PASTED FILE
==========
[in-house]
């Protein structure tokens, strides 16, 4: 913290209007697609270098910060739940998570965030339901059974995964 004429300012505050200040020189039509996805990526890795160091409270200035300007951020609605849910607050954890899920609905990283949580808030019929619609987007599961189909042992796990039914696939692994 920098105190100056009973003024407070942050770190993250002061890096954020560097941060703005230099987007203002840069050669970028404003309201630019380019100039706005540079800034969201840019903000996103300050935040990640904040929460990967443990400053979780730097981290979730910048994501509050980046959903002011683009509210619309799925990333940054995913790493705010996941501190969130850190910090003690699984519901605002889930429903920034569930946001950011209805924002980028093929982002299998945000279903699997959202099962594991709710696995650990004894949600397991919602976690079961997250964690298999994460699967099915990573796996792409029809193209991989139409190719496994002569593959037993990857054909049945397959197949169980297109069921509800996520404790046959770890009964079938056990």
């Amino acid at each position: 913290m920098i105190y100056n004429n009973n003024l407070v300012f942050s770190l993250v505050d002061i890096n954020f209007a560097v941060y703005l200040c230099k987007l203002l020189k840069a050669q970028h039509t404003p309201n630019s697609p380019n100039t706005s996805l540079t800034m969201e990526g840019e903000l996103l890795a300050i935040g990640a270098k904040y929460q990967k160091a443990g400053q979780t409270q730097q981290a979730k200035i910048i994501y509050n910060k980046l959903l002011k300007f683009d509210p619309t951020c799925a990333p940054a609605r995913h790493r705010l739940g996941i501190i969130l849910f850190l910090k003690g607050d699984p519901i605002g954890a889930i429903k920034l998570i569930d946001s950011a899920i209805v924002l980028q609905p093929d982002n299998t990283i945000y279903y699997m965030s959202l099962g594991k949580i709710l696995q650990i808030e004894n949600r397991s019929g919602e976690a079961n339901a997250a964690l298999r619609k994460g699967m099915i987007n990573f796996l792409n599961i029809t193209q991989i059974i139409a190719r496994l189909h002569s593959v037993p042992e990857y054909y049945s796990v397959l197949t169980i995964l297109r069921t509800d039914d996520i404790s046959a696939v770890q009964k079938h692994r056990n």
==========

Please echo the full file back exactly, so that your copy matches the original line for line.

[in-house]
């Protein structure tokens, strides 16, 4: 913290209007697609270098910060739940998570965030339901059974995964 004429300012505050200040020189039509996805990526890795160091409270200035300007951020609605849910607050954890899920609905990283949580808030019929619609987007599961189909042992796990039914696939692994 920098105190100056009973003024407070942050770190993250002061890096954020560097941060703005230099987007203002840069050669970028404003309201630019380019100039706005540079800034969201840019903000996103300050935040990640904040929460990967443990400053979780730097981290979730910048994501509050980046959903002011683009509210619309799925990333940054995913790493705010996941501190969130850190910090003690699984519901605002889930429903920034569930946001950011209805924002980028093929982002299998945000279903699997959202099962594991709710696995650990004894949600397991919602976690079961997250964690298999994460699967099915990573796996792409029809193209991989139409190719496994002569593959037993990857054909049945397959197949169980297109069921509800996520404790046959770890009964079938056990």
């Amino acid at each position: 913290m920098i105190y100056n004429n009973n003024l407070v300012f942050s770190l993250v505050d002061i890096n954020f209007a560097v941060y703005l200040c230099k987007l203002l020189k840069a050669q970028h039509t404003p309201n630019s697609p380019n100039t706005s996805l540079t800034m969201e990526g840019e903000l996103l890795a300050i935040g990640a270098k904040y929460q990967k160091a443990g400053q979780t409270q730097q981290a979730k200035i910048i994501y509050n910060k980046l959903l002011k300007f683009d509210p619309t951020c799925a990333p940054a609605r995913h790493r705010l739940g996941i501190i969130l849910f850190l910090k003690g607050d699984p519901i605002g954890a889930i429903k920034l998570i569930d946001s950011a899920i209805v924002l980028q609905p093929d982002n299998t990283i945000y279903y699997m965030s959202l099962g594991k949580i709710l696995q650990i808030e004894n949600r397991s019929g919602e976690a079961n339901a997250a964690l298999r619609k994460g699967m099915i987007n990573f796996l792409n599961i029809t193209q991989i059974i139409a190719r496994l189909h002569s593959v037993p042992e990857y054909y049945s796990v397959l197949t169980i995964l297109r069921t509800d039914d996520i404790s046959a696939v770890q009964k079938h692994r056990n």